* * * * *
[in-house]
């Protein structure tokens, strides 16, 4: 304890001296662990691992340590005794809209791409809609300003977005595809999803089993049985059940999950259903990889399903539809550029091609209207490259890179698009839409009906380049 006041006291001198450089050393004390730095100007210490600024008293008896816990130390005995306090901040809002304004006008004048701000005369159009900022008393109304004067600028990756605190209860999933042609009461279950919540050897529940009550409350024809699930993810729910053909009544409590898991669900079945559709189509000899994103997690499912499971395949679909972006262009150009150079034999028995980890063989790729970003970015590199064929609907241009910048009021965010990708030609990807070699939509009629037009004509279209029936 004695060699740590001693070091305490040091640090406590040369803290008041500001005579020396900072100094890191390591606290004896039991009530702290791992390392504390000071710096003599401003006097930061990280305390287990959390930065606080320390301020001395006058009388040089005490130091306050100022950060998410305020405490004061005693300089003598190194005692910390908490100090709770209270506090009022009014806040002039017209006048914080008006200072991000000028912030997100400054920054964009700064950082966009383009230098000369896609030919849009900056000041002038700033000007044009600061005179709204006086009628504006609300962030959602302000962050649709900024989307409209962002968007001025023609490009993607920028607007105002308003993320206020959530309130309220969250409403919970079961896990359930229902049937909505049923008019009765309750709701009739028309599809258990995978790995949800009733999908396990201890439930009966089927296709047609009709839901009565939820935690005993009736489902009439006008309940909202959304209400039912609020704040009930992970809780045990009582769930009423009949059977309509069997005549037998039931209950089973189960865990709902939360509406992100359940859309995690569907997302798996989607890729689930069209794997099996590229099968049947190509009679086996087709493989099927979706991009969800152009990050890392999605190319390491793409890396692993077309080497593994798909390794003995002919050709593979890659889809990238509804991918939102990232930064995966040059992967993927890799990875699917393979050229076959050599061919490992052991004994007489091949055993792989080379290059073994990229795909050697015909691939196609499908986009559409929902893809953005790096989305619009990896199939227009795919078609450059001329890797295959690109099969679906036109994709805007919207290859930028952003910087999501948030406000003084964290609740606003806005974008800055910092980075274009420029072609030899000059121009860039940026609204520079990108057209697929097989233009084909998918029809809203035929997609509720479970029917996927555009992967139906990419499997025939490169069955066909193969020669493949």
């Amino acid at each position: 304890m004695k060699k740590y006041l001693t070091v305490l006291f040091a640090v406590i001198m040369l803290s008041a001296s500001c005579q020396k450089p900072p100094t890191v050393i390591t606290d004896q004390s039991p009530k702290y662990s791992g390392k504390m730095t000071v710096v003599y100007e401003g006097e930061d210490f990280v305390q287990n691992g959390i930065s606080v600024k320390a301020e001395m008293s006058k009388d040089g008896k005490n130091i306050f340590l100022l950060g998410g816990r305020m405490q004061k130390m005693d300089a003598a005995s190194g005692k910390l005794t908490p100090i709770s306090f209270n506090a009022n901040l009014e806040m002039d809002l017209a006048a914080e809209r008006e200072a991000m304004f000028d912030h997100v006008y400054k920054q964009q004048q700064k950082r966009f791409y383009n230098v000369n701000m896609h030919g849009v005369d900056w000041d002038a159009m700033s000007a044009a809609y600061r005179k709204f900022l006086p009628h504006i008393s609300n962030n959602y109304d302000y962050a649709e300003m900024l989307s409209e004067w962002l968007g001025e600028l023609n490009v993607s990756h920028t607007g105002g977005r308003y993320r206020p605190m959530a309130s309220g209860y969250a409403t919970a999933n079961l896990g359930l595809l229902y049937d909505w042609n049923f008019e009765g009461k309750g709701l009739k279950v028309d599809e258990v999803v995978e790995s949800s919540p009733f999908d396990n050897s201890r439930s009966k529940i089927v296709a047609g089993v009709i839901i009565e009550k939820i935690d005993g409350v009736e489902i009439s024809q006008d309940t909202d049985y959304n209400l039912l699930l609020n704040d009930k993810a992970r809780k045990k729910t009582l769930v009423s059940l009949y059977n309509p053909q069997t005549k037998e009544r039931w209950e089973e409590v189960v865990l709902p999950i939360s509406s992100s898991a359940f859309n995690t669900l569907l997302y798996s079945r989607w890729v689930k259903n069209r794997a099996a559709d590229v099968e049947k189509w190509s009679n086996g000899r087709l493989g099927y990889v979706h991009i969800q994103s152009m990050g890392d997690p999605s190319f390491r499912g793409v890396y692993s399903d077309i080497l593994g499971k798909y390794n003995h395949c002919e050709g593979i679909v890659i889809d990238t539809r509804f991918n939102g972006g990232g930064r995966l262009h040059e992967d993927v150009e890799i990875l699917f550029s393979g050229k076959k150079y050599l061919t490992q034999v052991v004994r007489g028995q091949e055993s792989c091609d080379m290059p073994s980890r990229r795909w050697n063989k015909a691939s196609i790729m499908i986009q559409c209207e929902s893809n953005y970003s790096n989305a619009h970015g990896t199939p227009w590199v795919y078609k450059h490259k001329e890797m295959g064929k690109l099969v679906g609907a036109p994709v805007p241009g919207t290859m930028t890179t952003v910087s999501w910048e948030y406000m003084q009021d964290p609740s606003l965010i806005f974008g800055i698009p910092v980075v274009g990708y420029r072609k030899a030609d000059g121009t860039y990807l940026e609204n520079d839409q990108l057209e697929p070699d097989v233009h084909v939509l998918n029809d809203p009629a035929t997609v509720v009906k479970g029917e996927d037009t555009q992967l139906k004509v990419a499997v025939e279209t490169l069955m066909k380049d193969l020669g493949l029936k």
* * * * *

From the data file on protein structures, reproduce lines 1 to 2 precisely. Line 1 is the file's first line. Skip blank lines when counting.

[in-house]
């Protein structure tokens, strides 16, 4: 304890001296662990691992340590005794809209791409809609300003977005595809999803089993049985059940999950259903990889399903539809550029091609209207490259890179698009839409009906380049 006041006291001198450089050393004390730095100007210490600024008293008896816990130390005995306090901040809002304004006008004048701000005369159009900022008393109304004067600028990756605190209860999933042609009461279950919540050897529940009550409350024809699930993810729910053909009544409590898991669900079945559709189509000899994103997690499912499971395949679909972006262009150009150079034999028995980890063989790729970003970015590199064929609907241009910048009021965010990708030609990807070699939509009629037009004509279209029936 004695060699740590001693070091305490040091640090406590040369803290008041500001005579020396900072100094890191390591606290004896039991009530702290791992390392504390000071710096003599401003006097930061990280305390287990959390930065606080320390301020001395006058009388040089005490130091306050100022950060998410305020405490004061005693300089003598190194005692910390908490100090709770209270506090009022009014806040002039017209006048914080008006200072991000000028912030997100400054920054964009700064950082966009383009230098000369896609030919849009900056000041002038700033000007044009600061005179709204006086009628504006609300962030959602302000962050649709900024989307409209962002968007001025023609490009993607920028607007105002308003993320206020959530309130309220969250409403919970079961896990359930229902049937909505049923008019009765309750709701009739028309599809258990995978790995949800009733999908396990201890439930009966089927296709047609009709839901009565939820935690005993009736489902009439006008309940909202959304209400039912609020704040009930992970809780045990009582769930009423009949059977309509069997005549037998039931209950089973189960865990709902939360509406992100359940859309995690569907997302798996989607890729689930069209794997099996590229099968049947190509009679086996087709493989099927979706991009969800152009990050890392999605190319390491793409890396692993077309080497593994798909390794003995002919050709593979890659889809990238509804991918939102990232930064995966040059992967993927890799990875699917393979050229076959050599061919490992052991004994007489091949055993792989080379290059073994990229795909050697015909691939196609499908986009559409929902893809953005790096989305619009990896199939227009795919078609450059001329890797295959690109099969679906036109994709805007919207290859930028952003910087999501948030406000003084964290609740606003806005974008800055910092980075274009420029072609030899000059121009860039940026609204520079990108057209697929097989233009084909998918029809809203035929997609509720479970029917996927555009992967139906990419499997025939490169069955066909193969020669493949």